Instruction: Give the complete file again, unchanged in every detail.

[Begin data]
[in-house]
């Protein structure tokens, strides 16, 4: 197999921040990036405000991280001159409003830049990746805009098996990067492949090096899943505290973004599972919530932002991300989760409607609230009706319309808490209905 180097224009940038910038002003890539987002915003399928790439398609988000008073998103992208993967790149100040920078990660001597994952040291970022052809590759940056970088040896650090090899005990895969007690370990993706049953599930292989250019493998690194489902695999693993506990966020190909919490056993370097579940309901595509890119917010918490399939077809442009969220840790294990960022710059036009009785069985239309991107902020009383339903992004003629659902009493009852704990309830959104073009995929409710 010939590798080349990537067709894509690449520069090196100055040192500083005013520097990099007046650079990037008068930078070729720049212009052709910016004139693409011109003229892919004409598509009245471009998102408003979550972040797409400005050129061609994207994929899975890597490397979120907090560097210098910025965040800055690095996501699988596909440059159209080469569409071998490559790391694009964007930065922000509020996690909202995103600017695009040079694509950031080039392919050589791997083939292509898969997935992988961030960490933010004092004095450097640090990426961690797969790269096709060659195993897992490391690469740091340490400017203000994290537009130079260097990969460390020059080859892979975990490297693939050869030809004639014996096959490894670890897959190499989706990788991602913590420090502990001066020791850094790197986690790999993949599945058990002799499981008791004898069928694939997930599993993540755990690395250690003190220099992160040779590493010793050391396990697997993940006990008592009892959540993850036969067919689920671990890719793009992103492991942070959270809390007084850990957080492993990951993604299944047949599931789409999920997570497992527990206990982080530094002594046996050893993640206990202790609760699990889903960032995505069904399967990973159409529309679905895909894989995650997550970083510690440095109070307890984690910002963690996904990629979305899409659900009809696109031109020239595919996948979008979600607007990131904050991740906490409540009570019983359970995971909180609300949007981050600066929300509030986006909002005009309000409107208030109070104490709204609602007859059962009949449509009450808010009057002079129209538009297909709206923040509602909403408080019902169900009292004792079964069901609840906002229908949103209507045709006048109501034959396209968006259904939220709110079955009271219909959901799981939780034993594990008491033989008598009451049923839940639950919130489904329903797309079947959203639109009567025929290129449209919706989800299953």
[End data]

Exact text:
[in-house]
């Protein structure tokens, strides 16, 4: 197999921040990036405000991280001159409003830049990746805009098996990067492949090096899943505290973004599972919530932002991300989760409607609230009706319309808490209905 180097224009940038910038002003890539987002915003399928790439398609988000008073998103992208993967790149100040920078990660001597994952040291970022052809590759940056970088040896650090090899005990895969007690370990993706049953599930292989250019493998690194489902695999693993506990966020190909919490056993370097579940309901595509890119917010918490399939077809442009969220840790294990960022710059036009009785069985239309991107902020009383339903992004003629659902009493009852704990309830959104073009995929409710 010939590798080349990537067709894509690449520069090196100055040192500083005013520097990099007046650079990037008068930078070729720049212009052709910016004139693409011109003229892919004409598509009245471009998102408003979550972040797409400005050129061609994207994929899975890597490397979120907090560097210098910025965040800055690095996501699988596909440059159209080469569409071998490559790391694009964007930065922000509020996690909202995103600017695009040079694509950031080039392919050589791997083939292509898969997935992988961030960490933010004092004095450097640090990426961690797969790269096709060659195993897992490391690469740091340490400017203000994290537009130079260097990969460390020059080859892979975990490297693939050869030809004639014996096959490894670890897959190499989706990788991602913590420090502990001066020791850094790197986690790999993949599945058990002799499981008791004898069928694939997930599993993540755990690395250690003190220099992160040779590493010793050391396990697997993940006990008592009892959540993850036969067919689920671990890719793009992103492991942070959270809390007084850990957080492993990951993604299944047949599931789409999920997570497992527990206990982080530094002594046996050893993640206990202790609760699990889903960032995505069904399967990973159409529309679905895909894989995650997550970083510690440095109070307890984690910002963690996904990629979305899409659900009809696109031109020239595919996948979008979600607007990131904050991740906490409540009570019983359970995971909180609300949007981050600066929300509030986006909002005009309000409107208030109070104490709204609602007859059962009949449509009450808010009057002079129209538009297909709206923040509602909403408080019902169900009292004792079964069901609840906002229908949103209507045709006048109501034959396209968006259904939220709110079955009271219909959901799981939780034993594990008491033989008598009451049923839940639950919130489904329903797309079947959203639109009567025929290129449209919706989800299953």